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Halibut is one of my very favourite fish to work with. The firm, meaty flesh is versatile and stands up to many cooking techniques, the mild taste is beautiful on it’s own, but can carry stronger flavours equally well, and being a flatfish, it’s particularly easy to bone and fillet.

Atlantic (Hippoglossus hippoglossus) and Pacific halibut (Hippoglossus stenolepis) are technically two separate species, with the Pacific fish growing very slightly larger, but the meat is so similar in texture and taste that for cooking purposes, they are interchangeable.

The main differences in Pacific and Atlantic halibut seem to be twofold: stewardship, and usage.
In very broad terms, the Atlantic stock is well below sustainable levels, due largely to overfishing. It is more acceptable to use halibut caught via hook-and-line than trawler caught, and harpooned is better still.
The Pacific fishery has been better managed and so the West Coast halibut is not endangered. These two websites provide an excellent source of information on sustainability and making informed choices:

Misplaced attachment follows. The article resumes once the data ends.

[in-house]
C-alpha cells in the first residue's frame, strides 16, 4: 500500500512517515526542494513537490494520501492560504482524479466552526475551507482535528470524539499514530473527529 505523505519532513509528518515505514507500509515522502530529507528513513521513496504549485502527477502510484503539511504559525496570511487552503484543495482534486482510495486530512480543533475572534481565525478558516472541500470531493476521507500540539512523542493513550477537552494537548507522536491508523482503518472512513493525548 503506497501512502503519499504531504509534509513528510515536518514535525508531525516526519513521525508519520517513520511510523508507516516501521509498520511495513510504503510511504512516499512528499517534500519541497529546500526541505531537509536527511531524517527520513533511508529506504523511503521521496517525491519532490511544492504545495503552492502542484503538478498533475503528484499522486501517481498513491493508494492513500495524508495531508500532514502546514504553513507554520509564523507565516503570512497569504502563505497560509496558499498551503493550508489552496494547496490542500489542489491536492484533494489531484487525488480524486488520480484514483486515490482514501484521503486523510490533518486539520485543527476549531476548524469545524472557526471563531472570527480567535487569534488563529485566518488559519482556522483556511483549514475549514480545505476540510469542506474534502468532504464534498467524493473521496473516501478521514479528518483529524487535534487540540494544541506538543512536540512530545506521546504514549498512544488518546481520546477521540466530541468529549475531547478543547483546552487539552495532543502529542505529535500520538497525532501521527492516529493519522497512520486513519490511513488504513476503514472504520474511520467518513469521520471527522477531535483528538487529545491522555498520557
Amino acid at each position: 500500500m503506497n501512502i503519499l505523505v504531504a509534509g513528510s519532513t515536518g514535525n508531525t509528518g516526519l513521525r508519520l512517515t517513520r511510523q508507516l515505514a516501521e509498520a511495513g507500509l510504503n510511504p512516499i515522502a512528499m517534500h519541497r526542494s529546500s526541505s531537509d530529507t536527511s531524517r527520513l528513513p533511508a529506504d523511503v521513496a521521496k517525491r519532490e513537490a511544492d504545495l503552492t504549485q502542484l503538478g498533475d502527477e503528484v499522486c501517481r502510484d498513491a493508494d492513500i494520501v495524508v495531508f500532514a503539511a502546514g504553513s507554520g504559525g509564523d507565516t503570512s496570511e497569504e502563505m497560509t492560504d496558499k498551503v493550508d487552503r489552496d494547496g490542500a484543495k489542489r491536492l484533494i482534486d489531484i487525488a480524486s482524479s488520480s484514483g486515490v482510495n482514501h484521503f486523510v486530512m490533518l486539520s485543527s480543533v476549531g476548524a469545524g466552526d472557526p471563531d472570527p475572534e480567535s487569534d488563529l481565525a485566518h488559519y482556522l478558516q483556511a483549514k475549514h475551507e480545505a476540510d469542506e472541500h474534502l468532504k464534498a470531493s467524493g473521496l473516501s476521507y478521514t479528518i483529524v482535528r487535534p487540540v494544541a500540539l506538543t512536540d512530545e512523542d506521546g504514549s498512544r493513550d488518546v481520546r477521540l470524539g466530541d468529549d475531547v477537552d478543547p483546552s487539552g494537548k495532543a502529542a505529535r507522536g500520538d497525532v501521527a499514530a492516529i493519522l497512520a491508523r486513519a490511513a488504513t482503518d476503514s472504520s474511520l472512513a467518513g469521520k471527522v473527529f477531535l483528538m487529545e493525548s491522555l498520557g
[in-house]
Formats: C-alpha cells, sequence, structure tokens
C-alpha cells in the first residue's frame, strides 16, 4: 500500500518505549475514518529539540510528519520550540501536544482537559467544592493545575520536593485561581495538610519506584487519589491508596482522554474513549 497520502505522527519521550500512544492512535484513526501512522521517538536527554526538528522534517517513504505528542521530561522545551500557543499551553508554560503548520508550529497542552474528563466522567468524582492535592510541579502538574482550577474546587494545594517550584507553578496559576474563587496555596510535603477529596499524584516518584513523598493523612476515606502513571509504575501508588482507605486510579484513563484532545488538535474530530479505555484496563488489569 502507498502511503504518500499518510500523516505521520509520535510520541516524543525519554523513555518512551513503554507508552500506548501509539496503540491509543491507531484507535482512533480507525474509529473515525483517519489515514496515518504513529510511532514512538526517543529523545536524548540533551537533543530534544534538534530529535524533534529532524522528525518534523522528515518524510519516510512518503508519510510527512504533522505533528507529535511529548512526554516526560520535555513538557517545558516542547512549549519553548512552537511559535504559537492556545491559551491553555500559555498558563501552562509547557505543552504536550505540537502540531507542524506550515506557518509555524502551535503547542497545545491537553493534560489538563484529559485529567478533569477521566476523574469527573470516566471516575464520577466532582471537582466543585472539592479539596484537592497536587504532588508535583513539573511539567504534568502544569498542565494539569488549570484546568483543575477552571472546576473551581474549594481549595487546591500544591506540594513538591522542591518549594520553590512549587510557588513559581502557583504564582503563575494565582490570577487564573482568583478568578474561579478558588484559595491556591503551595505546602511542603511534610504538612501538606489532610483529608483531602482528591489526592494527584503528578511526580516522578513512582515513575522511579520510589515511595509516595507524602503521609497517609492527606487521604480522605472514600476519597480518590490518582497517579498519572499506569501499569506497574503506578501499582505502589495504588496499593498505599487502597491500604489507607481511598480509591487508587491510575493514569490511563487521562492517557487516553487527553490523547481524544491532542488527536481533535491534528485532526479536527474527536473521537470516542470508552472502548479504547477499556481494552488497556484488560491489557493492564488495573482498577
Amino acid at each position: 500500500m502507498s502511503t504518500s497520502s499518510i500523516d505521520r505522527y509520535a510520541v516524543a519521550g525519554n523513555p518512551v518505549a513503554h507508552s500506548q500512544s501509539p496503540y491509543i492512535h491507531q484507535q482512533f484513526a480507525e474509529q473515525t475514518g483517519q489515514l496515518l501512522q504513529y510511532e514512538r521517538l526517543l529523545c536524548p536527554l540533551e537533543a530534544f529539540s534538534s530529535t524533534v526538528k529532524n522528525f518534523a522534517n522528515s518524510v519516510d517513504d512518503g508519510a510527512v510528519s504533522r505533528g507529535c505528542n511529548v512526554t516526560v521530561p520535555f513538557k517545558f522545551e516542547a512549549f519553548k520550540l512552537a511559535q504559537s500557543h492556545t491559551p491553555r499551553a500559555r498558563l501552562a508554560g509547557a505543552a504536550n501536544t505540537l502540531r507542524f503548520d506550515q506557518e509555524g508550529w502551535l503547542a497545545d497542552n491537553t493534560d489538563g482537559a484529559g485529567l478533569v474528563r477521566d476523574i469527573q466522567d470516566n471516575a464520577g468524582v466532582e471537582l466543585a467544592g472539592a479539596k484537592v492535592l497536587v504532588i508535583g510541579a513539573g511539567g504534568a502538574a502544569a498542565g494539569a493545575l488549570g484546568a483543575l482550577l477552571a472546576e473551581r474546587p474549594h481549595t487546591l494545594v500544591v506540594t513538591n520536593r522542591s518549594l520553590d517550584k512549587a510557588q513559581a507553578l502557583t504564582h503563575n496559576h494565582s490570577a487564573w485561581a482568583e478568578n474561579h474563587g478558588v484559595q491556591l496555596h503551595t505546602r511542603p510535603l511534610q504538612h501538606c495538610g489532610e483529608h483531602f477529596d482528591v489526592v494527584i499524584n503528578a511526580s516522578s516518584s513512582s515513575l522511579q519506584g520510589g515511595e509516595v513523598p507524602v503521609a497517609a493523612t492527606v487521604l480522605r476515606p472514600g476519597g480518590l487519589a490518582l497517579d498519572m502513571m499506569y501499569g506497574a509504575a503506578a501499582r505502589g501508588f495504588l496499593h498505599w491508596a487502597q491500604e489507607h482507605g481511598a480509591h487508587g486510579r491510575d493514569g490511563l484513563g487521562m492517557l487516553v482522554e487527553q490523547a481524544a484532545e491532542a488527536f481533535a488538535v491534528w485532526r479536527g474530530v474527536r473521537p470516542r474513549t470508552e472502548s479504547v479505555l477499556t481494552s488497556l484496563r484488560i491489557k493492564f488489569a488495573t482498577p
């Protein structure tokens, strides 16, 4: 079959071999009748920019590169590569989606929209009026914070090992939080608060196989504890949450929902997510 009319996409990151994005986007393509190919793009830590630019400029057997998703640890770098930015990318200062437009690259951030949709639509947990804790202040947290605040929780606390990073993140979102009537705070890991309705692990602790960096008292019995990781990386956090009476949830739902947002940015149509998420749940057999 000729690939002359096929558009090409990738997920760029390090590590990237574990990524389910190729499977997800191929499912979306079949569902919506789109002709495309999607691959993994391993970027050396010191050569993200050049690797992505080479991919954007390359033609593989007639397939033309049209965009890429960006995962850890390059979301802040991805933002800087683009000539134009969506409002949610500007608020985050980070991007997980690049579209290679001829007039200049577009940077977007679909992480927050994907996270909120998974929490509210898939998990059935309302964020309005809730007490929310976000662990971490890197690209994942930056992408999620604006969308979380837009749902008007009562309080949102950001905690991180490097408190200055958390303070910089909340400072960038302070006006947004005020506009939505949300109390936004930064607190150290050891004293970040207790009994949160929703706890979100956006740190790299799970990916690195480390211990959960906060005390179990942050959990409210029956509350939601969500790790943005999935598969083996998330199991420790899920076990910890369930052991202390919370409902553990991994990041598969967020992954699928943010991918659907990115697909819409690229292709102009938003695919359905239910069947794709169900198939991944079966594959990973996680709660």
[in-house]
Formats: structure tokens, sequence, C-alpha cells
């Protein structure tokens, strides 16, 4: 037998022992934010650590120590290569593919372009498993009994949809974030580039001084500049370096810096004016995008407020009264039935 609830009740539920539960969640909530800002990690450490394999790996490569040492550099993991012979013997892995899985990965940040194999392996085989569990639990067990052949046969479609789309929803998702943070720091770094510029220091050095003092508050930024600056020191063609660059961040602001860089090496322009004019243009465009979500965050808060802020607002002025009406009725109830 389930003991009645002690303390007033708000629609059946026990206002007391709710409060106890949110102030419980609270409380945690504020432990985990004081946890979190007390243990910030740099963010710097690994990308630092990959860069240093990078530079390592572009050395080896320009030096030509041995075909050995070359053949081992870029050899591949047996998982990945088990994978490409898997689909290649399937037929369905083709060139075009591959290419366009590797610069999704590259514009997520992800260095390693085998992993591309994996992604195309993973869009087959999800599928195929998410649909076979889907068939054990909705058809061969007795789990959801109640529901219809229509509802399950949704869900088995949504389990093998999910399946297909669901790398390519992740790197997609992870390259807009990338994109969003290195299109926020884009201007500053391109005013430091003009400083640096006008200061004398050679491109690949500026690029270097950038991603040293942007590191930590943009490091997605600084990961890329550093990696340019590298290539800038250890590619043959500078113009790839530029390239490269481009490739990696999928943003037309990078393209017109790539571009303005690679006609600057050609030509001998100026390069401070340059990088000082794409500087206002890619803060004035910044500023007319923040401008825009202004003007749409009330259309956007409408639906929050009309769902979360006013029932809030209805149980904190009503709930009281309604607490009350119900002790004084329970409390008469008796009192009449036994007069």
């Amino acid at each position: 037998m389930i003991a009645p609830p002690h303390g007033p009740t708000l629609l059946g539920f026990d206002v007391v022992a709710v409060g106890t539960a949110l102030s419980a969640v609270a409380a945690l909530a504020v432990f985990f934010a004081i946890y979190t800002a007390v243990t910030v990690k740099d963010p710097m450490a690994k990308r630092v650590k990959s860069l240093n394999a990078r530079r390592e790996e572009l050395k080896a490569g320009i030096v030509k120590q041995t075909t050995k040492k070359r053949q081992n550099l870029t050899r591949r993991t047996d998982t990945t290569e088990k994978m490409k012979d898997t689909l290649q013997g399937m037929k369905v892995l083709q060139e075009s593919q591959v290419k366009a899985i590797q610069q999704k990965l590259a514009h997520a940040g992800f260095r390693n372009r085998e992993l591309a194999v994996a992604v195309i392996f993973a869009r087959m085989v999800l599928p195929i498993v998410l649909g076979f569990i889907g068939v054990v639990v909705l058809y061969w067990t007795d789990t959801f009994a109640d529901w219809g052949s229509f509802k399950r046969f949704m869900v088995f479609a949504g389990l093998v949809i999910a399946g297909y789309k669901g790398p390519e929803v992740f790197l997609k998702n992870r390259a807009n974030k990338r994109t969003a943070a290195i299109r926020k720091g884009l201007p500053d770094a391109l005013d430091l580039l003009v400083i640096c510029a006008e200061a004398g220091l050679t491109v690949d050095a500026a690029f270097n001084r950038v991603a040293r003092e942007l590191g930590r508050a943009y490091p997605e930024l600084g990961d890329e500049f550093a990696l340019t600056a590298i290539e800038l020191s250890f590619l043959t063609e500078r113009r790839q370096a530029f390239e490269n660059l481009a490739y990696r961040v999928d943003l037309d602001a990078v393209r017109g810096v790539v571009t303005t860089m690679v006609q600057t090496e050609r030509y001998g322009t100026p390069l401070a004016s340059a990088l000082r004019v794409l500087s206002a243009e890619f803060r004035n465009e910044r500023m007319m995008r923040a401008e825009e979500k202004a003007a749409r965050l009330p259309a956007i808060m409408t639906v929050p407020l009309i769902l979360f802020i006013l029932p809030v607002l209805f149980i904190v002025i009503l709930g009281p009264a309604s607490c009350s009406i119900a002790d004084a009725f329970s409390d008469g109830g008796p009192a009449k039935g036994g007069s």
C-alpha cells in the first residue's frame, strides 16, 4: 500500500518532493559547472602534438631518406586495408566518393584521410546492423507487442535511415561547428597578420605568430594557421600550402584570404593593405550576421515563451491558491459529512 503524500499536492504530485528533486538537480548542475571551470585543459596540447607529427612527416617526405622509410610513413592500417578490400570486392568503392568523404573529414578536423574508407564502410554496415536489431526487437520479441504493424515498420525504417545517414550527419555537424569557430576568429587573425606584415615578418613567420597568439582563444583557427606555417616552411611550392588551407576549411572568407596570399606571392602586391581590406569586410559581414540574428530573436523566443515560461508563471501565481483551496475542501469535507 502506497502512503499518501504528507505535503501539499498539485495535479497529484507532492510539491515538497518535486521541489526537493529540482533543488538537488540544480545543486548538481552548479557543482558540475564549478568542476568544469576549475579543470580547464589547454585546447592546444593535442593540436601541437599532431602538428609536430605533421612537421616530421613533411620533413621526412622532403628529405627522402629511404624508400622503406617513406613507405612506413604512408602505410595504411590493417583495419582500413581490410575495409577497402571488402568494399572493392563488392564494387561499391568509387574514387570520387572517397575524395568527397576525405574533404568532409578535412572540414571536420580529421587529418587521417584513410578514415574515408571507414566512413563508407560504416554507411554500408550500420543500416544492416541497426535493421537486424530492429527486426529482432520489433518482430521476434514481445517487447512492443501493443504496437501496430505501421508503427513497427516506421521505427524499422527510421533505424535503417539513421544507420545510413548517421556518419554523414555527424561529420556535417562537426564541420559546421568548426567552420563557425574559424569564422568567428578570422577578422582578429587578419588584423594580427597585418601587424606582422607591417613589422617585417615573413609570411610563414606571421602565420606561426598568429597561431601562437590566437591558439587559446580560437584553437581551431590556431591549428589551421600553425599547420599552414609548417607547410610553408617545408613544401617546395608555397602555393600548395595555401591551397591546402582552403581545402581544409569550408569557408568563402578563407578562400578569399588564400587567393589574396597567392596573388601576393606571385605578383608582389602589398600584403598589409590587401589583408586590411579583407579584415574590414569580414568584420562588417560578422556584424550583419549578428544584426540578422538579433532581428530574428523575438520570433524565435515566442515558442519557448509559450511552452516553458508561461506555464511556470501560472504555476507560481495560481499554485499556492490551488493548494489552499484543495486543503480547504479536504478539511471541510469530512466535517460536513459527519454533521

Environmental Defense Fund Seafood Selector
Monterey Bay Aquarium Seafood Watch

Atlantic market halibut are much smaller than their Pacific counterparts resulting in larger fillets and steaks on West Coast fish counters. Interestingly, I have found the prices to be higher for halibut out here.

Me, filleting halibut in the Yukon, 2000.
Me, filleting halibut in the Yukon, 2000.
Atlantic halibut, ready to fillet at home, 2013.
Atlantic halibut, ready to fillet at home, 2013.

Usage varies on each coast: Halibut is in much more common usage out here in things like fish and chips, fish tacos, and wraps. On the Atlantic side, you’d never see halibut used for casual fare (even pre-stock depletion); certainly not in fish & chips where cod is king (or more commonly in NS, haddock). On the East Coast, halibut is usually served (when offered at all) in more upscale entrees–perhaps poached, or pan seared, and never deep fried.

If this was Battle FOR Halibut, the West would win based on superior conservation efforts; efforts that I’m not sure aren’t based on lessons learned from the East Coast. But this is Battle Halibut, and based on taste, this one’s a draw.

You can find one of my favourite halibut recipes in a blog post from last year: Blackened Halibut Chowder. Bon Appetit!

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